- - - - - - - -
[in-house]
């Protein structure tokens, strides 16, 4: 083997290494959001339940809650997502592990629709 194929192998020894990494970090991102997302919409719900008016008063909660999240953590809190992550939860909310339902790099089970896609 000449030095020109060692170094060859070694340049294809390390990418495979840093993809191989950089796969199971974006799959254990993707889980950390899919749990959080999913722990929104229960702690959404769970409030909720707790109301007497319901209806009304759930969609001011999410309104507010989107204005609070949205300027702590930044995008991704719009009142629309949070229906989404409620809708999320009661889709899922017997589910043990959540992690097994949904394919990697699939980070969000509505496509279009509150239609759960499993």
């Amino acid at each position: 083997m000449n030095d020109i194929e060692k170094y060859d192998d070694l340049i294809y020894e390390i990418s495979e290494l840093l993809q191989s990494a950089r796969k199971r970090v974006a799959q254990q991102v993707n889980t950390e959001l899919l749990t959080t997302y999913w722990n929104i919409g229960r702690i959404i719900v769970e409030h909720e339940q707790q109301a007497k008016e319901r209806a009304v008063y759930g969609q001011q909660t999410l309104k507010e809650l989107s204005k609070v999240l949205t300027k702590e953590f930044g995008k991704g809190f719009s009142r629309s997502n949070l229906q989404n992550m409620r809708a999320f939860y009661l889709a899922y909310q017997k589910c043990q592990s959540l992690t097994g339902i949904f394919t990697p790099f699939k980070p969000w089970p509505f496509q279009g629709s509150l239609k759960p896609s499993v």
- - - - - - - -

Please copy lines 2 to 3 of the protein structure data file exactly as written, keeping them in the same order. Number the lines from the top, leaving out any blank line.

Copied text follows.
């Protein structure tokens, strides 16, 4: 083997290494959001339940809650997502592990629709 194929192998020894990494970090991102997302919409719900008016008063909660999240953590809190992550939860909310339902790099089970896609 000449030095020109060692170094060859070694340049294809390390990418495979840093993809191989950089796969199971974006799959254990993707889980950390899919749990959080999913722990929104229960702690959404769970409030909720707790109301007497319901209806009304759930969609001011999410309104507010989107204005609070949205300027702590930044995008991704719009009142629309949070229906989404409620809708999320009661889709899922017997589910043990959540992690097994949904394919990697699939980070969000509505496509279009509150239609759960499993």
């Amino acid at each position: 083997m000449n030095d020109i194929e060692k170094y060859d192998d070694l340049i294809y020894e390390i990418s495979e290494l840093l993809q191989s990494a950089r796969k199971r970090v974006a799959q254990q991102v993707n889980t950390e959001l899919l749990t959080t997302y999913w722990n929104i919409g229960r702690i959404i719900v769970e409030h909720e339940q707790q109301a007497k008016e319901r209806a009304v008063y759930g969609q001011q909660t999410l309104k507010e809650l989107s204005k609070v999240l949205t300027k702590e953590f930044g995008k991704g809190f719009s009142r629309s997502n949070l229906q989404n992550m409620r809708a999320f939860y009661l889709a899922y909310q017997k589910c043990q592990s959540l992690t097994g339902i949904f394919t990697p790099f699939k980070p969000w089970p509505f496509q279009g629709s509150l239609k759960p896609s499993v």